When I consider the rich regal chiefs of our community,

How much cowries enriched by, what obsequious honours;

How many wives, concubines, children, huts and further favours;

I muse, were I heir to these, what to me it should signify:

Then to exchange, with that of kings, my state of wretched penury,

And forgo my old loving parents, still who love me too dearly;

And choose such virgin-maid as I please of the maidenry, without pains to woo,

Though she should marvel at this rare favour too;

And buy sour-hearted, sweet-lipped friends about, to speak in vulgar gatherings,

How we take pleasure in rude insolent things,

How we have some old man spat on, and augmented some old lady’s burden –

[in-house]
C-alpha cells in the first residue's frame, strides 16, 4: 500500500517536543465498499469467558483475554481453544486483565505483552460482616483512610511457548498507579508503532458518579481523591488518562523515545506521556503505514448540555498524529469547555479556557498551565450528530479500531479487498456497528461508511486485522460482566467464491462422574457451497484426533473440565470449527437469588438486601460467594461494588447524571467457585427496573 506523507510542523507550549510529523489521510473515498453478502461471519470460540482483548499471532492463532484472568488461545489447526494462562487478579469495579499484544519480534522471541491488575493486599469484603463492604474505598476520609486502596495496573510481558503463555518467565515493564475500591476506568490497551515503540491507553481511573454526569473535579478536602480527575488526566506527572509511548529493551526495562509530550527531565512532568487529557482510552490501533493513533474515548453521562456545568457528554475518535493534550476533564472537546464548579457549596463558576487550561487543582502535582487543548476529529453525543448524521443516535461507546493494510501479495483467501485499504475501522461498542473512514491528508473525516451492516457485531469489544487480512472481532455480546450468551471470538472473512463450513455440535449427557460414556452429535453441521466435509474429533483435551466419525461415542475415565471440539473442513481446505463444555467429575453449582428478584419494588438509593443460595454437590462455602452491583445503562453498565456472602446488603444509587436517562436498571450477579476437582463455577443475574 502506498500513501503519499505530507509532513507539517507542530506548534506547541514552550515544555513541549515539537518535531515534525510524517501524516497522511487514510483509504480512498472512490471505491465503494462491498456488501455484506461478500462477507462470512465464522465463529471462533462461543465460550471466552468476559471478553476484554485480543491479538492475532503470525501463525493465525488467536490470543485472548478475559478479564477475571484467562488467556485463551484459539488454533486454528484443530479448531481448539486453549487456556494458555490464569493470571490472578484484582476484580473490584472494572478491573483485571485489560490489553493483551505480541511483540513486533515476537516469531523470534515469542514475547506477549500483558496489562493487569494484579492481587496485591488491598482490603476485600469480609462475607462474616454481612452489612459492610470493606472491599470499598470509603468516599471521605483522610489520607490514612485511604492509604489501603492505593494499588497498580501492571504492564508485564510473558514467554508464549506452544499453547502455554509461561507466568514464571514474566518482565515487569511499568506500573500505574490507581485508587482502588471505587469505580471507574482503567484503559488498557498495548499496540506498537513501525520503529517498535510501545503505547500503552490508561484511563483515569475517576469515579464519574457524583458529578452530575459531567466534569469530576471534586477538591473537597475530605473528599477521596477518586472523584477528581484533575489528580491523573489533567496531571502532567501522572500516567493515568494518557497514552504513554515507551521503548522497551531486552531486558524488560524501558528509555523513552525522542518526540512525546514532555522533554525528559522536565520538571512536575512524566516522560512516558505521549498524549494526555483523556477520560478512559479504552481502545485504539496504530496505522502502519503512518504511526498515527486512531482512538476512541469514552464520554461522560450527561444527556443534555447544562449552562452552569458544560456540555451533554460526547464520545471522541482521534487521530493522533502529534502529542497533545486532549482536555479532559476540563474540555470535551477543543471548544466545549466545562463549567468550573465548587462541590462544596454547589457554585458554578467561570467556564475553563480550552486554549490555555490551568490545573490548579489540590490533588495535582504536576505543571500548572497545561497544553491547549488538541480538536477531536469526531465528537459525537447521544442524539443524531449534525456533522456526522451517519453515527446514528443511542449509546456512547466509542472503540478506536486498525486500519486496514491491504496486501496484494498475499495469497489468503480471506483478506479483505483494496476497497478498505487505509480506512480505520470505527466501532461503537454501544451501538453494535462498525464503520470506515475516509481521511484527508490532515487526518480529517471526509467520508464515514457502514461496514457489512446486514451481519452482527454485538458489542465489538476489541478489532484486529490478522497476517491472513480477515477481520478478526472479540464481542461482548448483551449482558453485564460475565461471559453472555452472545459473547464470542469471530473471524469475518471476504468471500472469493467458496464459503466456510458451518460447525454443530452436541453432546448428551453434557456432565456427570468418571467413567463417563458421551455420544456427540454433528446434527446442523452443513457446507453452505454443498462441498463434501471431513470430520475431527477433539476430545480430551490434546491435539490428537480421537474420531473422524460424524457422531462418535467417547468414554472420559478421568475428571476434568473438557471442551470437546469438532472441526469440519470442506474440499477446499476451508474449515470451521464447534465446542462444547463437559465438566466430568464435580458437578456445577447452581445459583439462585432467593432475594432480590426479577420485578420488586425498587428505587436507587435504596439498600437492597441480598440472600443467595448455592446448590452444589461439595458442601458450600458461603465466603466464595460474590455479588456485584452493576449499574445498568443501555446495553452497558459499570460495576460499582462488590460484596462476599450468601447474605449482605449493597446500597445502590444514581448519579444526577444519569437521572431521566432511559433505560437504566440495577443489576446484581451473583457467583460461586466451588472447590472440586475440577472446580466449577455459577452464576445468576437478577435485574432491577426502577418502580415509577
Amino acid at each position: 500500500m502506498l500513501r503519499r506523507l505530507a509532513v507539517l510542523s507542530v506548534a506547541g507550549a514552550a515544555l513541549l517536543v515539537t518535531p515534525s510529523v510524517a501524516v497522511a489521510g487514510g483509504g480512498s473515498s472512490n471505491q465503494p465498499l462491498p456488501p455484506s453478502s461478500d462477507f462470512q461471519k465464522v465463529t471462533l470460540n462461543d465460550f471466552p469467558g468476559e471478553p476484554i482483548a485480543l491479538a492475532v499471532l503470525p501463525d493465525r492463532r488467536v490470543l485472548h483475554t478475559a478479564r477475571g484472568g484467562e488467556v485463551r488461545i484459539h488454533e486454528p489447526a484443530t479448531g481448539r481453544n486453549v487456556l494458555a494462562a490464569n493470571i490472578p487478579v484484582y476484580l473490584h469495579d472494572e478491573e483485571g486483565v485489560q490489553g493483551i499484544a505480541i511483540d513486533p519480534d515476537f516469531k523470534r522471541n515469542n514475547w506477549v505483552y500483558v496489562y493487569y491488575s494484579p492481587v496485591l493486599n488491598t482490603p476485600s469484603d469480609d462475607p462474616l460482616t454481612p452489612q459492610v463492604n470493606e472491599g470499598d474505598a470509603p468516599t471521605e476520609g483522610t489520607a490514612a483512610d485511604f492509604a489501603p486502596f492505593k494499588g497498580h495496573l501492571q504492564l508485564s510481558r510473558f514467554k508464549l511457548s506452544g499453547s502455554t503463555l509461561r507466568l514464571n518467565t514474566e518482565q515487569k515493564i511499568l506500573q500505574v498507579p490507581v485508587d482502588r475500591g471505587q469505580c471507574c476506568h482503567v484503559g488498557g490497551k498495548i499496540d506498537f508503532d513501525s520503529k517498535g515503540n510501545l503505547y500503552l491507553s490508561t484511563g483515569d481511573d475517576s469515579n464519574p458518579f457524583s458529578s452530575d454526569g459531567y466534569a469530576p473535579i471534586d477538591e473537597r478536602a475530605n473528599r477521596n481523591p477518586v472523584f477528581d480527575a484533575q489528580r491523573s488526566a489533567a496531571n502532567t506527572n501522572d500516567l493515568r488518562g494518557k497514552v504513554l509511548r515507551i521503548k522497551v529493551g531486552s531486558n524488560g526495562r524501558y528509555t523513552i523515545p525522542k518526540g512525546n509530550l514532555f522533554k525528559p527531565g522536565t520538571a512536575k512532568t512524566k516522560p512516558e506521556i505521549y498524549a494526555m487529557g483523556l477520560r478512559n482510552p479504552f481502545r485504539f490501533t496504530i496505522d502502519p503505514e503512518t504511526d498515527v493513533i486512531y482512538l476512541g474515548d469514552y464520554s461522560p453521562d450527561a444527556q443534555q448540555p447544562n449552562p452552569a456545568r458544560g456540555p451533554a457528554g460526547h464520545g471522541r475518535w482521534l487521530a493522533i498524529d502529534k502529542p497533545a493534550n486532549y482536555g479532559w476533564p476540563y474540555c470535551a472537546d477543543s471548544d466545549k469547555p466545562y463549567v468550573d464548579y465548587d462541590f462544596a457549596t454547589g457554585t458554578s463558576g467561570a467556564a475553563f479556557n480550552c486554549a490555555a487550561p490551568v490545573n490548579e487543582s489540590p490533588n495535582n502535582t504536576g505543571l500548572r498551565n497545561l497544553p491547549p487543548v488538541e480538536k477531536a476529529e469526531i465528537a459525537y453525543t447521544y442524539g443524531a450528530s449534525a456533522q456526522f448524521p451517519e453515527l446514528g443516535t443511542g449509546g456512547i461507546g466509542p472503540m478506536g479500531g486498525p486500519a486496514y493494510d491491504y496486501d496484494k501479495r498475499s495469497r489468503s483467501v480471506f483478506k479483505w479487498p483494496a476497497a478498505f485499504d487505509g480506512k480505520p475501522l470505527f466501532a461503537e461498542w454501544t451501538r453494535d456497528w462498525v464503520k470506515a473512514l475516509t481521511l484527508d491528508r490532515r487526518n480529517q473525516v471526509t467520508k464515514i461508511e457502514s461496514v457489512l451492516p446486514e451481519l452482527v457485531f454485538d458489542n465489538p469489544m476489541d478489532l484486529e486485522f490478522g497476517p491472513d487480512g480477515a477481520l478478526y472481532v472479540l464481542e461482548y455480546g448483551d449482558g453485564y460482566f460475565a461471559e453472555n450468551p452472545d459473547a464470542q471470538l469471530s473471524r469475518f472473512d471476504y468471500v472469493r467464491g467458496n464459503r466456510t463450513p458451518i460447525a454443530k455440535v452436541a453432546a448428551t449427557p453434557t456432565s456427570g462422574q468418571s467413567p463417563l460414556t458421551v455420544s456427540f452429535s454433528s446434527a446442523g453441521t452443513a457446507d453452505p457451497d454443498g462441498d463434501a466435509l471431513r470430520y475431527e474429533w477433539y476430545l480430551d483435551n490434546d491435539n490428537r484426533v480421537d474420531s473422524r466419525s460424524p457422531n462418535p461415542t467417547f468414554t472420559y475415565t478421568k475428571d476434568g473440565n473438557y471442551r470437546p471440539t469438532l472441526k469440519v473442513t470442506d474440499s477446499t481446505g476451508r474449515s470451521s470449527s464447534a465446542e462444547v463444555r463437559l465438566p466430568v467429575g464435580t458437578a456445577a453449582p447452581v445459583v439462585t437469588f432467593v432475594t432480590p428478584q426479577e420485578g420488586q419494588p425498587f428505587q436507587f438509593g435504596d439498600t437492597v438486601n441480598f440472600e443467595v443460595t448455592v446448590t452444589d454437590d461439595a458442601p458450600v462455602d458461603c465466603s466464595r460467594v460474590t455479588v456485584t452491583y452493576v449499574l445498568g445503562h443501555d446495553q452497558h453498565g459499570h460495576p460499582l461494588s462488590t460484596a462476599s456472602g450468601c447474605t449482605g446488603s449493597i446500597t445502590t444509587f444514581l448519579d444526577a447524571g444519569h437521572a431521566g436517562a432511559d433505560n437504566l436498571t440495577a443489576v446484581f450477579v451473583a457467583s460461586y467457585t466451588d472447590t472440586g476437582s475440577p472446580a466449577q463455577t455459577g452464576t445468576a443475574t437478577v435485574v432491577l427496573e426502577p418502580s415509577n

With all this still I couldn’t be happy, but think my sorrows would heighten!

Then that old civil war in me, resurging again, restores new peace;

When, sick with all these, I think your love true, as man’s for food is!


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By Sydney Chesterfield on June 15, 2016 · Posted in Letters To Shindara by E.R. Chesterfield, Literary, Poetry, Trends

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